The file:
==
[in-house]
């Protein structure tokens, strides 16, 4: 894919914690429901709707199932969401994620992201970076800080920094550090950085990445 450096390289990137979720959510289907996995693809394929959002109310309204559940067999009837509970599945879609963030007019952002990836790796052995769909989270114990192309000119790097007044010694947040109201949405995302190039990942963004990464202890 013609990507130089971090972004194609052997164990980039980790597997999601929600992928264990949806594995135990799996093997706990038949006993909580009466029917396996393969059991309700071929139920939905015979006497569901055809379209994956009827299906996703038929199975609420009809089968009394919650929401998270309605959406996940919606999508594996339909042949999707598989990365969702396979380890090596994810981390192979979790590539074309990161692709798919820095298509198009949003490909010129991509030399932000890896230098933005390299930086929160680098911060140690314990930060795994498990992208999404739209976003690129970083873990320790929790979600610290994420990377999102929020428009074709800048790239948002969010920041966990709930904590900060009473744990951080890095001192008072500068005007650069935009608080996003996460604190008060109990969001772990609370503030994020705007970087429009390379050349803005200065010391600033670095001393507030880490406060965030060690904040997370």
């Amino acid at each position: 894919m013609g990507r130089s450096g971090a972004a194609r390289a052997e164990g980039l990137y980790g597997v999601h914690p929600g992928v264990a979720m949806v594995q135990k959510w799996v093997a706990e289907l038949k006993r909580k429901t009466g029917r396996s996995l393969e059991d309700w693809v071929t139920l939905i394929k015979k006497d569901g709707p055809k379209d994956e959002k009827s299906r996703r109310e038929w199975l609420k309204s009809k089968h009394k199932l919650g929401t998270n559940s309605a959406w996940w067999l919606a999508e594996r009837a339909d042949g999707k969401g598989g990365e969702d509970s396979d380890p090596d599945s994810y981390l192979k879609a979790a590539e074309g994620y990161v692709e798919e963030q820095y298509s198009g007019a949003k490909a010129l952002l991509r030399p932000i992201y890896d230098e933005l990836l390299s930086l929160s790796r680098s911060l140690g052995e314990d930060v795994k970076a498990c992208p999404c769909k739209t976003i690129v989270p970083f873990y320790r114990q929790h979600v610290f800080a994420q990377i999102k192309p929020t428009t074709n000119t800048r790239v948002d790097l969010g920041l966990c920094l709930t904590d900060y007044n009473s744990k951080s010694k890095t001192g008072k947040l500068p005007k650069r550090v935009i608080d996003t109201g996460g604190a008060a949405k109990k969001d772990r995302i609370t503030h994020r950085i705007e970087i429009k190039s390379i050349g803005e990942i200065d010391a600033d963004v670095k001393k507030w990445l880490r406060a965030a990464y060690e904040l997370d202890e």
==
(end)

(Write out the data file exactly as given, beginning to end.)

[in-house]
């Protein structure tokens, strides 16, 4: 894919914690429901709707199932969401994620992201970076800080920094550090950085990445 450096390289990137979720959510289907996995693809394929959002109310309204559940067999009837509970599945879609963030007019952002990836790796052995769909989270114990192309000119790097007044010694947040109201949405995302190039990942963004990464202890 013609990507130089971090972004194609052997164990980039980790597997999601929600992928264990949806594995135990799996093997706990038949006993909580009466029917396996393969059991309700071929139920939905015979006497569901055809379209994956009827299906996703038929199975609420009809089968009394919650929401998270309605959406996940919606999508594996339909042949999707598989990365969702396979380890090596994810981390192979979790590539074309990161692709798919820095298509198009949003490909010129991509030399932000890896230098933005390299930086929160680098911060140690314990930060795994498990992208999404739209976003690129970083873990320790929790979600610290994420990377999102929020428009074709800048790239948002969010920041966990709930904590900060009473744990951080890095001192008072500068005007650069935009608080996003996460604190008060109990969001772990609370503030994020705007970087429009390379050349803005200065010391600033670095001393507030880490406060965030060690904040997370």
């Amino acid at each position: 894919m013609g990507r130089s450096g971090a972004a194609r390289a052997e164990g980039l990137y980790g597997v999601h914690p929600g992928v264990a979720m949806v594995q135990k959510w799996v093997a706990e289907l038949k006993r909580k429901t009466g029917r396996s996995l393969e059991d309700w693809v071929t139920l939905i394929k015979k006497d569901g709707p055809k379209d994956e959002k009827s299906r996703r109310e038929w199975l609420k309204s009809k089968h009394k199932l919650g929401t998270n559940s309605a959406w996940w067999l919606a999508e594996r009837a339909d042949g999707k969401g598989g990365e969702d509970s396979d380890p090596d599945s994810y981390l192979k879609a979790a590539e074309g994620y990161v692709e798919e963030q820095y298509s198009g007019a949003k490909a010129l952002l991509r030399p932000i992201y890896d230098e933005l990836l390299s930086l929160s790796r680098s911060l140690g052995e314990d930060v795994k970076a498990c992208p999404c769909k739209t976003i690129v989270p970083f873990y320790r114990q929790h979600v610290f800080a994420q990377i999102k192309p929020t428009t074709n000119t800048r790239v948002d790097l969010g920041l966990c920094l709930t904590d900060y007044n009473s744990k951080s010694k890095t001192g008072k947040l500068p005007k650069r550090v935009i608080d996003t109201g996460g604190a008060a949405k109990k969001d772990r995302i609370t503030h994020r950085i705007e970087i429009k190039s390379i050349g803005e990942i200065d010391a600033d963004v670095k001393k507030w990445l880490r406060a965030a990464y060690e904040l997370d202890e």